Rent-A-Pal,
Picture of Derrick Dunn

Derrick Dunn

Rent-A-Pal navigates the dark side of friendship

IFC Midnight and director Jon Stevenson highlight the dark side of alienation in Rent-A-Pal. Set in the year 1990, a lonely bachelor named David (Brian Landis Folkins) searches for an escape from the day-to-day drudgery of caring for his aging mother (Kathleen Brady). While seeking a partner through a video dating service, he discovers a strange VHS tape called Rent-A-Pal. 

Hosted by the charming and charismatic Andy (Wil Wheaton), the tape offers him much-needed company, compassion, and friendship. Naturally, Andy ends up meeting Mrs. Right in the form of Lisa (Amy Rutledge), who then threatens his friendship with Andy. David soon learns that some friendships come at a cost, and he desperately struggles to afford admission.

Before there were online dating services and dating apps, singles who weren’t into the nightclub scene utilized video dating services to find a potential mate. That angle alone was enough to pique my interest in Rent-A-Pal. Growing up in the eighties and nineties, I can remember seeing those TV commercials for the services. 

Watching David go through the struggles of looking for love was very relatable. Director Jon Stevenson made a wise choice in utilizing an unknown for our lead with actor Brian Landis Folkins. Watching David’s commitment and frustration of being a caregiver to a mother whose mind is slowly going away is the perfect set up for the character. David is, without a doubt, someone who would be a victim of bullying and is well, a bit weird. Yet, in his performance, Brian Landis Folkins allows us to sympathize with David.

Will Wheaton, on the other hand, is a revelation as Andy, David’s Rent-A-Pal. Since escaping the stigma of being associated with the Star Trek franchise, Wheaton’s resume includes voice-over work and a hilarious Meta version of himself on the show The Big Bang Theory. Wheaton entirely escapes into the role of Andy, showcasing charisma and friendliness. The director makes the wise choice to only showcase Wheaton as David sees him, on a TV screen. This adds to the creepiness of the storyline.

Primarily the film belongs to Andy and David; however, I did enjoy the director’s introduction of Amy Rutledge’s character Lisa in the film’s third act. As we watch the movie, we know that Lisa is right for David, and generally want to see them together. However, given that Rent-A-Pal is a thriller, we know their happy ending will most likely not happen.

In his feature debut as a writer and director, Jon Stevenson shows promise. Not only does he successfully nail the look and atmosphere of 1990, but he also avoids typical horror clichés. Stevenson avoids making Andy a supernatural entity or possibly having Andy as a figment of David’s imagination, which he easily could’ve done. However, if there was one issue I had with the film, it is the lack of 1990 Meta references, as I am a pop culture junkie.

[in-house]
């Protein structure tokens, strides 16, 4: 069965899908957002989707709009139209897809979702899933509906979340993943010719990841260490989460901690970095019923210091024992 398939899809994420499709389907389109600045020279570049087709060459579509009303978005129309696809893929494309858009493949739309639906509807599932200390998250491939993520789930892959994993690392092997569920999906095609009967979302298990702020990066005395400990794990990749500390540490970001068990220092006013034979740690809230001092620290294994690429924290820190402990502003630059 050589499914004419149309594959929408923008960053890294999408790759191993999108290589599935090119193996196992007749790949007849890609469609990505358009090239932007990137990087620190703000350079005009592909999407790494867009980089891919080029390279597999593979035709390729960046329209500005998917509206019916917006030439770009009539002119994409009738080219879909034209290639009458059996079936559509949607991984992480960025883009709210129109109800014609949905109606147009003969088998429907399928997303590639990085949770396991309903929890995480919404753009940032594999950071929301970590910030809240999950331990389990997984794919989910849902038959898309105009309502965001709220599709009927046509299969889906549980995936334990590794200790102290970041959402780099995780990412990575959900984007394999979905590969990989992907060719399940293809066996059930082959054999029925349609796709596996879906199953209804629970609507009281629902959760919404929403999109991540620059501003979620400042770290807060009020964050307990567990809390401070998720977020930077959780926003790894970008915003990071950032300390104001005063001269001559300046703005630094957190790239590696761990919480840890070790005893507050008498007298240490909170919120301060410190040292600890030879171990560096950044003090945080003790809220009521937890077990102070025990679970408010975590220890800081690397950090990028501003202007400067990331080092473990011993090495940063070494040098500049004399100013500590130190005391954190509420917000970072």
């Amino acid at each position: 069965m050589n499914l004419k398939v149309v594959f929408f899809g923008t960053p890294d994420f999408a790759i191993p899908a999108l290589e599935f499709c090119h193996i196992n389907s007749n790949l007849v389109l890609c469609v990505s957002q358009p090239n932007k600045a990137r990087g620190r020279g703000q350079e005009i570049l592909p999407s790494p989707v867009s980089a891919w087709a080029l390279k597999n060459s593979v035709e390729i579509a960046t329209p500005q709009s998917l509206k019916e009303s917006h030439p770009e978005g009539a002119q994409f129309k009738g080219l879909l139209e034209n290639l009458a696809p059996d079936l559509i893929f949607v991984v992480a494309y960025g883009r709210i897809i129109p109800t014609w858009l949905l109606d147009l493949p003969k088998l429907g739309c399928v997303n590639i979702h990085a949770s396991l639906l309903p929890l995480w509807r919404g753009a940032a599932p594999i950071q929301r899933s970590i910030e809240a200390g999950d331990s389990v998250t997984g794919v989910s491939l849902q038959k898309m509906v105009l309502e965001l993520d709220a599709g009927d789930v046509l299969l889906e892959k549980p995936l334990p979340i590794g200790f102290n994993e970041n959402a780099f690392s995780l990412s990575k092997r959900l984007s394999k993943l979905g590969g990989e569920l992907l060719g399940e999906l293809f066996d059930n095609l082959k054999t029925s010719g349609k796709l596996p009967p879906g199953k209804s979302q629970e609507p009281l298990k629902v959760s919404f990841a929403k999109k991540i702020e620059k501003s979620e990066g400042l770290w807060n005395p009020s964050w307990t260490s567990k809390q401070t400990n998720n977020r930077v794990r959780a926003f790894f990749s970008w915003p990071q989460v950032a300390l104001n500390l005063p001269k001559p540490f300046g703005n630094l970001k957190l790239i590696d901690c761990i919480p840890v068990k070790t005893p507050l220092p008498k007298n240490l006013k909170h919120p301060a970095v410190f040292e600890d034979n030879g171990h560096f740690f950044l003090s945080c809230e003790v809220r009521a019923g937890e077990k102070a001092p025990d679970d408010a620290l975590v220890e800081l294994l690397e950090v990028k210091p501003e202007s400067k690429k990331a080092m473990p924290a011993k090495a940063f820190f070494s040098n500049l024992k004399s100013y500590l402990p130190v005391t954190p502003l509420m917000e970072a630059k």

I advise viewers not to go expecting a high body count or jump scares. Rent –A-Pal isn’t a traditional horror or thriller by any means. The film is very character-driven and slow-burning, but the angle is all part of Stevenson’s storytelling. Rent –A-Pal succeeds in showing us just how much loneliness can affect one’s mind and how we can sometimes go a little mad.

Final Grade A –

Rent –A-Pal is available on streaming platforms now.

Movie Clappers

More to explorer

Babes is a successful mix of heart and profanity

Pamela Adlon, an actress who has transitioned into a director, presents a heartwarming and uproarious comedy as her debut in “Babes,” produced by Neon Films. Ilana Glazer and Josh Rabinowitz pen the film’s screenplay. Inseparable childhood friends Eden (Ilana Glazer) and Dawn (Michelle Buteau), having grown up together in NYC, are now firmly in different phases of adulthood. Every Thanksgiving, the two decide to meet for a movie, but things take a surprising turn when Dawn goes into labor.

Sans the overlong run time Furiosa: A Mad Max Saga delivers the action goods

Australian filmmaker George Miller returns to the post-apocalyptic action-adventure genre for his eleventh film, “Furiosa: A Mad Max Saga,” from Warner Bros. Miller collaborated with Nico Lathouris to co-write the screenplay for the fifth installment in the “Mad Max” franchise. This installment is a spin-off and prequel to the previous film, “Mad Max: Fury Road.”

The Last Stop in Yuma County is an impressive debut

Francis Galluppi, the writer and director of this debut film, “The Last Stop in Yuma County,” takes audiences on a thrilling journey reminiscent of the grindhouse era. This tense and gripping thriller is set in the unforgiving desert landscape of Arizona, following a nameless young knife salesman (Jim Cummings) who finds himself in a perilous hostage situation at a remote desert rest stop.

Facebook
Twitter
LinkedIn

© Copyright Reviews & Dunn. All rights reserved

website designed by Red Robin Digital designers